That afternoon my first true turning point took place in 15 years. After starting two sessions a week with him, I went to the doctor and he prescribed me a low dose of a new SSRI: Citalopram, another antidepressant that is effective in the treatment of anxiety disorders. A month after this intensive approach on two fronts, I began to feel hopeful.
That was three years ago and I’m doing well. I have a demanding full-time job and everything. I continue taking Citalopram in low doses and I do not mind having to take it indefinitely. Anxiety disorders are caused by different causes, but I am willing to accept that my brain may have suffered a kind of technical problem after that near-death experience and that taking medication leads me to a level of bearable anxiety. Although before I was terrified of the label they could put on me to take antidepressants – Adicta? Failed? A Big Pharma sheep? – Now I get exactly the same. I am able to live my life; that is the end point to any interrogation.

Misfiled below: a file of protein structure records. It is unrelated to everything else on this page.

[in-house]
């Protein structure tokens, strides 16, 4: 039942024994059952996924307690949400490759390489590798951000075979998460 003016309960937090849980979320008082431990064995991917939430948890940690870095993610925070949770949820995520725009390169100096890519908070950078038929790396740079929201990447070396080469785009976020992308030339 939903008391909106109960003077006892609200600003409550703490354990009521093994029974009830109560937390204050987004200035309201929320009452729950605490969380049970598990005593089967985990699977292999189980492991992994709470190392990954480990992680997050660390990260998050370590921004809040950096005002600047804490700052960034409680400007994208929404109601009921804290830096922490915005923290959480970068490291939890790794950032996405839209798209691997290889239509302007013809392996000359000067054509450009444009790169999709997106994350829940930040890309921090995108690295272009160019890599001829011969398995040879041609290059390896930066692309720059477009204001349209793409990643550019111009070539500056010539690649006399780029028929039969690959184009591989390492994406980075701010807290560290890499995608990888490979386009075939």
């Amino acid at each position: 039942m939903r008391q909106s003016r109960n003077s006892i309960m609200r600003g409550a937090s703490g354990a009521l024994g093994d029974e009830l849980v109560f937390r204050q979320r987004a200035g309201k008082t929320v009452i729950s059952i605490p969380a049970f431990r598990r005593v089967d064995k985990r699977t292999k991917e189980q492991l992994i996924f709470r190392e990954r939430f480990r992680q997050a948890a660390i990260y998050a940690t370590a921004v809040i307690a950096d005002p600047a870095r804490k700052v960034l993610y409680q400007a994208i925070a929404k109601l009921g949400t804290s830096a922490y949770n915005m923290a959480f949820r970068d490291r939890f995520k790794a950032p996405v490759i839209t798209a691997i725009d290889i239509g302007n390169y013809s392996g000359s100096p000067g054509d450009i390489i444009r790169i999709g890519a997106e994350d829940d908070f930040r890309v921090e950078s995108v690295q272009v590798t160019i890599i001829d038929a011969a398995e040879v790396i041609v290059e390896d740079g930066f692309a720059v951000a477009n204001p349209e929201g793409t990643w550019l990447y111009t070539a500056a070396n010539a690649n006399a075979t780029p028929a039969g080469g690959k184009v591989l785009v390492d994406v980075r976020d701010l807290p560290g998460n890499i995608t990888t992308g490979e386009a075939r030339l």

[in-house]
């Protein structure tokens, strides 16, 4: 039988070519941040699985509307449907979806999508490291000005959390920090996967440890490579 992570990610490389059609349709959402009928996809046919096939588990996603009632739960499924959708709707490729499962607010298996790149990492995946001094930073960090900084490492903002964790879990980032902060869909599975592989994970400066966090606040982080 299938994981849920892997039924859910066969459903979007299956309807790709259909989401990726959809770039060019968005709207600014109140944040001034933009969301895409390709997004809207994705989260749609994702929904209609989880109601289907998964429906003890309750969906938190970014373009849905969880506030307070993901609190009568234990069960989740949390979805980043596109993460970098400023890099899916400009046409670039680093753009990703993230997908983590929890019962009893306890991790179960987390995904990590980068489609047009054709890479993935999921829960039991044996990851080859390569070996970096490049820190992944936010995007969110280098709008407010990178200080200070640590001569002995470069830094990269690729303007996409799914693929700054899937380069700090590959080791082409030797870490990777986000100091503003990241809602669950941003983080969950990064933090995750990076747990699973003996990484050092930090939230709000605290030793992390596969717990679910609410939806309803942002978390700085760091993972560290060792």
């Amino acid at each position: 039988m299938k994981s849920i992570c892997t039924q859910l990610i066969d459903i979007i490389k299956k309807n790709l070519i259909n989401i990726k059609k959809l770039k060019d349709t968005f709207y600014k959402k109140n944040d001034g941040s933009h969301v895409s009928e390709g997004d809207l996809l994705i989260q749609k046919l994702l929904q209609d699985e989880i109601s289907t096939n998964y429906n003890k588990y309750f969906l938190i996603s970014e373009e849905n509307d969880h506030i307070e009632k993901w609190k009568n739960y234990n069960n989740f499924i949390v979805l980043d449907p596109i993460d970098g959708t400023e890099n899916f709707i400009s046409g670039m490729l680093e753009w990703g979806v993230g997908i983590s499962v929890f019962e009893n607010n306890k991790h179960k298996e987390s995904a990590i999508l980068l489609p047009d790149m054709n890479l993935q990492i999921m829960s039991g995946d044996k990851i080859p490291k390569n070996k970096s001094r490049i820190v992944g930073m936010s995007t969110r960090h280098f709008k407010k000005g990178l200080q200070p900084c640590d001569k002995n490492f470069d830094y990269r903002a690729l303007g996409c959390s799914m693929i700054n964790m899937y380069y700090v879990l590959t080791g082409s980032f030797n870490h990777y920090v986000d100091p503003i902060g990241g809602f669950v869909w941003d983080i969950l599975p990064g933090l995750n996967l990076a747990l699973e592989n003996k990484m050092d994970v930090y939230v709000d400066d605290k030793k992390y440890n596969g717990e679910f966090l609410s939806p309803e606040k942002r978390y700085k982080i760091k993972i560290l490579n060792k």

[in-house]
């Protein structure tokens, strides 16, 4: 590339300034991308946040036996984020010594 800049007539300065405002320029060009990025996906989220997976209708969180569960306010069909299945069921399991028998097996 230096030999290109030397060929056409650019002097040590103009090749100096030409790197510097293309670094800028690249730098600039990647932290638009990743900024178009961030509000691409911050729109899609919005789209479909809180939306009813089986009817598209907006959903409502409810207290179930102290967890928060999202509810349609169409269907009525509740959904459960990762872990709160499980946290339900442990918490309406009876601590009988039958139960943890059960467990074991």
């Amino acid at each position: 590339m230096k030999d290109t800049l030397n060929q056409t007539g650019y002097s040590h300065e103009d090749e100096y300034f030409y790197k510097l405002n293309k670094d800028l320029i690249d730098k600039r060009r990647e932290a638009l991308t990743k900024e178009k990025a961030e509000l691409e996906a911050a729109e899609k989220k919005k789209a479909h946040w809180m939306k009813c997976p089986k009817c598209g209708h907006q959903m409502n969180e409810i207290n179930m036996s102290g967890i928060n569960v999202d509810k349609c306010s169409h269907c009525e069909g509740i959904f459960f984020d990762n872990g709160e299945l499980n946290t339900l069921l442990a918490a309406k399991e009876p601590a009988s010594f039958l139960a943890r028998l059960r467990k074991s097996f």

Now all my friends know that I am prone to attacks of anxiety and panic and, as with most of these things that one thinks are a great revelation, when I made clear the reason why I had been so absent in the past, none of them gave more importance, and still do not. People are, in general, reasonable once you explain a topic to them. They just want to try to understand what you are telling them, offer support and then move on with their lives.
Not talking about that does not work. As Stossel writes: “My current therapist, Dr. W, says that there is always the possibility that revealing my problem can free me from the burden of embarrassment and reduce the isolation of suffering alone.” When I get nervous at the idea of airing my Psychiatric problems in a book, Dr. W tells me: You’ve been keeping your anxiety a secret for years, have not you? How are you doing like that? “